Surahis have a history that goes back hundreds of years to their beginning in Arabia and are still being made. To get an idea of contemporary surahis, click on “images for surahi” in your search engine. These are mostly decorative works though, a world apart from that of earthenware surahis where the acts of kindness by Moslems, Hindus and Buddhists kept the surahis filled with water for passers thus promoting social cohesion in communities across the Indian subcontinent all the way to northern Thailand.
I found no photographs anywhere similar to my Burmese water pots, but I found a sketch of a pot on p. 213 of Sylvia Fraser-Lu’s Burmese Crafts, Past and Present that looks quite like them. The caption for the sketch reads, “a water goglet, Papun. Late 19th century.” The sketch is on pp. 400-401, vol 1, pt 2 of Scott and Hardiman’s 1901 Gazateer of Upper Burma and the Shan States.
My pots were new in 1961, but given the tendency of potters to keep making the same forms over long periods of time, it seems possible that my pots were from Papun in the Kayin state. Papun was a noted pottery center in the late 19th century and was still active in 1961 when I left Burma.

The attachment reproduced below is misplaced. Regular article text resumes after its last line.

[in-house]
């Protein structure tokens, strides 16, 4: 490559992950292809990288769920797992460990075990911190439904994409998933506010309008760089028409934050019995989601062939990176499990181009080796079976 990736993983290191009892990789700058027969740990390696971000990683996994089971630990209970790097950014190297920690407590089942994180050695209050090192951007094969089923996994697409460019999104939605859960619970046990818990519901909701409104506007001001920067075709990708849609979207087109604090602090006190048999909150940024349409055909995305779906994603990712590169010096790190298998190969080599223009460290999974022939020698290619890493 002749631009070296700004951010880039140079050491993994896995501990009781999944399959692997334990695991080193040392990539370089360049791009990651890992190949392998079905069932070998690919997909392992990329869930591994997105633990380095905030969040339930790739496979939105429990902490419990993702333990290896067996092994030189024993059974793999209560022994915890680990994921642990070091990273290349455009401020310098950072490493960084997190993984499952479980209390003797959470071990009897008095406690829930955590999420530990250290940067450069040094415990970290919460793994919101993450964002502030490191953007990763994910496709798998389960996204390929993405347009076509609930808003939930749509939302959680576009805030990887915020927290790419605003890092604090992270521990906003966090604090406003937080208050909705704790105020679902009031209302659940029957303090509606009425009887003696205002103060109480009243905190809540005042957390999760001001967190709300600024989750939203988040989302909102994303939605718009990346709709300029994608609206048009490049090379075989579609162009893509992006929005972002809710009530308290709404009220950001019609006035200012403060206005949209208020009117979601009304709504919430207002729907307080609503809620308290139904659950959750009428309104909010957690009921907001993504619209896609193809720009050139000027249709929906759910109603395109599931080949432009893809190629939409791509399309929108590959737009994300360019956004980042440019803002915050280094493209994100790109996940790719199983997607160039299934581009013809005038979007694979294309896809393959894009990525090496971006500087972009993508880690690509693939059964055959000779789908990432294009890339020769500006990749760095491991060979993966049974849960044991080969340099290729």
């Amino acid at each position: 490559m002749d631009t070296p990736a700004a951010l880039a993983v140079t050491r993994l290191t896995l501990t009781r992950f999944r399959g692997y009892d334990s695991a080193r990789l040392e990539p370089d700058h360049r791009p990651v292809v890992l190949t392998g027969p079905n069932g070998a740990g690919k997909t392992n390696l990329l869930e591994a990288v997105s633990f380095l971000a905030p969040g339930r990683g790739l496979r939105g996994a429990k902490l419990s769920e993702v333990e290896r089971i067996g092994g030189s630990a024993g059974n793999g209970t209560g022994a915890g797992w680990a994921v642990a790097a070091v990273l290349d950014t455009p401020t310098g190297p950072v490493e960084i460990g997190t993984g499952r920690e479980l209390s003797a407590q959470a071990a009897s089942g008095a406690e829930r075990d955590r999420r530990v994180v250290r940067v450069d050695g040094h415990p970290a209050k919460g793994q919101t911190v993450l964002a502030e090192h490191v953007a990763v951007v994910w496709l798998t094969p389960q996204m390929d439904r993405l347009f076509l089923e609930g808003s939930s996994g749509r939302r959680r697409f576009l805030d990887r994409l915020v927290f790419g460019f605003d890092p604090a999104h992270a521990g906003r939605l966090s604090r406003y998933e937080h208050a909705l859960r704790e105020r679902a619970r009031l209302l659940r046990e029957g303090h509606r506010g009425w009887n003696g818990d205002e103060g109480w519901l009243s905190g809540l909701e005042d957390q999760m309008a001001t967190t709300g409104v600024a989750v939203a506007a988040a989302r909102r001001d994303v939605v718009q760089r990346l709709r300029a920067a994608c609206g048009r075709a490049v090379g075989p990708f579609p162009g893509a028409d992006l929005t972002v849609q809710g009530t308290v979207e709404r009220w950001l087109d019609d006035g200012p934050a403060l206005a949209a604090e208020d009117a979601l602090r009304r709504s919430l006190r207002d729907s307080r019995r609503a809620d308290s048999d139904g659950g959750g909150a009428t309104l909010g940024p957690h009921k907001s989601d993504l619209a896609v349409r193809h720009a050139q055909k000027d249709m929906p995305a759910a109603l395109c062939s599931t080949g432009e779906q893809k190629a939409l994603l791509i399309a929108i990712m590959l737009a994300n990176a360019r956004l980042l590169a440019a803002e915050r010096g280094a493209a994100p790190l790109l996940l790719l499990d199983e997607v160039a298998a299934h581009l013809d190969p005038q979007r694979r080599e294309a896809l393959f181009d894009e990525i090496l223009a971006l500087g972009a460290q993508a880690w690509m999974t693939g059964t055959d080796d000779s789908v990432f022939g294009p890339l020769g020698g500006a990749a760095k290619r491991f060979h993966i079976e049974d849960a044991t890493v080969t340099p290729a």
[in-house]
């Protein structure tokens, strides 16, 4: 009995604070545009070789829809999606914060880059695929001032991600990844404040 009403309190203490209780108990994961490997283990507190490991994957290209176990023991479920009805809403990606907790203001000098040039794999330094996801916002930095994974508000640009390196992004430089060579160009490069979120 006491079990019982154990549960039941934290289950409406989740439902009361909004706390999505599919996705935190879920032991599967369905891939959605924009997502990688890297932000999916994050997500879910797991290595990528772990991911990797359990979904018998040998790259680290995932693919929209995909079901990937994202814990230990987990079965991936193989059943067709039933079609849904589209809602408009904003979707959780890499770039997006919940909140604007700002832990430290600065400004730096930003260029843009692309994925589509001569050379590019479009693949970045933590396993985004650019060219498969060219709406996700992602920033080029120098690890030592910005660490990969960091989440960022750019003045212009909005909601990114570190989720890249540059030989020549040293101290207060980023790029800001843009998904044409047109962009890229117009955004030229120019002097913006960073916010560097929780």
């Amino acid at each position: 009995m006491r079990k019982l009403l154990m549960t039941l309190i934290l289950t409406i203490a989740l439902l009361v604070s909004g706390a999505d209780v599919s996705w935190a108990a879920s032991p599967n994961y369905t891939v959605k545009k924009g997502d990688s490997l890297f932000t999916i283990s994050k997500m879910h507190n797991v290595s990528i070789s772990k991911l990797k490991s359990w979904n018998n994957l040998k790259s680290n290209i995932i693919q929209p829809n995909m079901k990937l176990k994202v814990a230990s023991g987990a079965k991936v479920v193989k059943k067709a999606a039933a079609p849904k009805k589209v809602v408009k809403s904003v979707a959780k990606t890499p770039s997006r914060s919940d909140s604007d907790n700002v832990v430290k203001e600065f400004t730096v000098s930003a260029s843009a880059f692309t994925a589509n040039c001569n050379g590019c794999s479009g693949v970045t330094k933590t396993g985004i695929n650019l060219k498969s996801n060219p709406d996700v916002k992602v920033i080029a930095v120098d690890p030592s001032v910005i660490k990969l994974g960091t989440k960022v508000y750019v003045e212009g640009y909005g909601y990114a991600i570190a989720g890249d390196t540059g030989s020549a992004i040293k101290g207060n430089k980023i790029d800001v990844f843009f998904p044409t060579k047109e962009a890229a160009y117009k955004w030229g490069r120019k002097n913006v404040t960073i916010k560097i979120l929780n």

Goglet was a new term for me, but it is not a misspelling of goblet as I first thought. Merriam Webster’s unabridged online dictionary, the only one to have the word, defines goglet as “a long-necked water vessel usually of porous earthenware that is used especially in India.” In other words, a goglet is another word for surahi. A reader left a comment on the Merriam Webster site saying that the word was in common usage in India in the 1950s and 60s. I am, however, sticking with surahi.
– Ed Conyngham, July 6, 2022